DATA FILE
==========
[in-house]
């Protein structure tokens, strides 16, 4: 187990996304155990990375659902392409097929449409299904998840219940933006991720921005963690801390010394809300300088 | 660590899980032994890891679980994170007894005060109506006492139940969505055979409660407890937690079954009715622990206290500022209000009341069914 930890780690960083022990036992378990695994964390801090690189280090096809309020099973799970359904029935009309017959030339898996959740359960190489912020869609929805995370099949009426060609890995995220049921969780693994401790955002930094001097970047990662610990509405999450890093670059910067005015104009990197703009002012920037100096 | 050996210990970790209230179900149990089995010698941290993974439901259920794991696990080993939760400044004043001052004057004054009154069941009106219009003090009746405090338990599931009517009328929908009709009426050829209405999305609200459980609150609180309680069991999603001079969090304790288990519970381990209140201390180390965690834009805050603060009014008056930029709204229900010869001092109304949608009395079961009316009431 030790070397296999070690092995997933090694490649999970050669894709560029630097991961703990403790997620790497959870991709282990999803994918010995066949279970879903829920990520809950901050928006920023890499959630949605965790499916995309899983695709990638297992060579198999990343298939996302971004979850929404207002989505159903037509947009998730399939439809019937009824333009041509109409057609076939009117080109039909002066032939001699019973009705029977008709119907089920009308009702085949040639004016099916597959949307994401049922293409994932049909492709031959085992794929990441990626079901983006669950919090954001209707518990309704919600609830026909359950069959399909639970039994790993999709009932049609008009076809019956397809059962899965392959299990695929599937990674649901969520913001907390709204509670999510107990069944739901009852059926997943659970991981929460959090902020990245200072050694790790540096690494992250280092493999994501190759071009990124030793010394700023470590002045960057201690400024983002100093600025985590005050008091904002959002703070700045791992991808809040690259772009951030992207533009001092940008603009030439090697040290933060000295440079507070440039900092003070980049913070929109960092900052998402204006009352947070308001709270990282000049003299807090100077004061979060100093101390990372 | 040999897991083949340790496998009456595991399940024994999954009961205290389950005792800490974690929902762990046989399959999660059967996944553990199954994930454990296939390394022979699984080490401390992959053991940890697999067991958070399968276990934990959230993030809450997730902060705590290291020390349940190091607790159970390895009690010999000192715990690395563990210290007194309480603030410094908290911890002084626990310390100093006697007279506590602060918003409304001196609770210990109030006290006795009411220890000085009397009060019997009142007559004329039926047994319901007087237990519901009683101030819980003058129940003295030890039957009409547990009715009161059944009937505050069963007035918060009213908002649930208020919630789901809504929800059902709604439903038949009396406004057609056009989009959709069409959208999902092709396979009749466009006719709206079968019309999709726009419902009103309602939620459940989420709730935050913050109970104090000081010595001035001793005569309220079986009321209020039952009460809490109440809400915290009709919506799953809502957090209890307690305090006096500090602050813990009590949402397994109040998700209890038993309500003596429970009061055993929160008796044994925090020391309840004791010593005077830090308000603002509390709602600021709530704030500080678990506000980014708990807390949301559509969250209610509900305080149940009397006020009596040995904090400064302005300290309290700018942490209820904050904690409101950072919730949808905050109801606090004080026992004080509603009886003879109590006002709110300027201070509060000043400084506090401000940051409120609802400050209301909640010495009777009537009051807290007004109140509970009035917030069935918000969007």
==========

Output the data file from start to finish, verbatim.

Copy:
[in-house]
């Protein structure tokens, strides 16, 4: 187990996304155990990375659902392409097929449409299904998840219940933006991720921005963690801390010394809300300088 | 660590899980032994890891679980994170007894005060109506006492139940969505055979409660407890937690079954009715622990206290500022209000009341069914 930890780690960083022990036992378990695994964390801090690189280090096809309020099973799970359904029935009309017959030339898996959740359960190489912020869609929805995370099949009426060609890995995220049921969780693994401790955002930094001097970047990662610990509405999450890093670059910067005015104009990197703009002012920037100096 | 050996210990970790209230179900149990089995010698941290993974439901259920794991696990080993939760400044004043001052004057004054009154069941009106219009003090009746405090338990599931009517009328929908009709009426050829209405999305609200459980609150609180309680069991999603001079969090304790288990519970381990209140201390180390965690834009805050603060009014008056930029709204229900010869001092109304949608009395079961009316009431 030790070397296999070690092995997933090694490649999970050669894709560029630097991961703990403790997620790497959870991709282990999803994918010995066949279970879903829920990520809950901050928006920023890499959630949605965790499916995309899983695709990638297992060579198999990343298939996302971004979850929404207002989505159903037509947009998730399939439809019937009824333009041509109409057609076939009117080109039909002066032939001699019973009705029977008709119907089920009308009702085949040639004016099916597959949307994401049922293409994932049909492709031959085992794929990441990626079901983006669950919090954001209707518990309704919600609830026909359950069959399909639970039994790993999709009932049609008009076809019956397809059962899965392959299990695929599937990674649901969520913001907390709204509670999510107990069944739901009852059926997943659970991981929460959090902020990245200072050694790790540096690494992250280092493999994501190759071009990124030793010394700023470590002045960057201690400024983002100093600025985590005050008091904002959002703070700045791992991808809040690259772009951030992207533009001092940008603009030439090697040290933060000295440079507070440039900092003070980049913070929109960092900052998402204006009352947070308001709270990282000049003299807090100077004061979060100093101390990372 | 040999897991083949340790496998009456595991399940024994999954009961205290389950005792800490974690929902762990046989399959999660059967996944553990199954994930454990296939390394022979699984080490401390992959053991940890697999067991958070399968276990934990959230993030809450997730902060705590290291020390349940190091607790159970390895009690010999000192715990690395563990210290007194309480603030410094908290911890002084626990310390100093006697007279506590602060918003409304001196609770210990109030006290006795009411220890000085009397009060019997009142007559004329039926047994319901007087237990519901009683101030819980003058129940003295030890039957009409547990009715009161059944009937505050069963007035918060009213908002649930208020919630789901809504929800059902709604439903038949009396406004057609056009989009959709069409959208999902092709396979009749466009006719709206079968019309999709726009419902009103309602939620459940989420709730935050913050109970104090000081010595001035001793005569309220079986009321209020039952009460809490109440809400915290009709919506799953809502957090209890307690305090006096500090602050813990009590949402397994109040998700209890038993309500003596429970009061055993929160008796044994925090020391309840004791010593005077830090308000603002509390709602600021709530704030500080678990506000980014708990807390949301559509969250209610509900305080149940009397006020009596040995904090400064302005300290309290700018942490209820904050904690409101950072919730949808905050109801606090004080026992004080509603009886003879109590006002709110300027201070509060000043400084506090401000940051409120609802400050209301909640010495009777009537009051807290007004109140509970009035917030069935918000969007």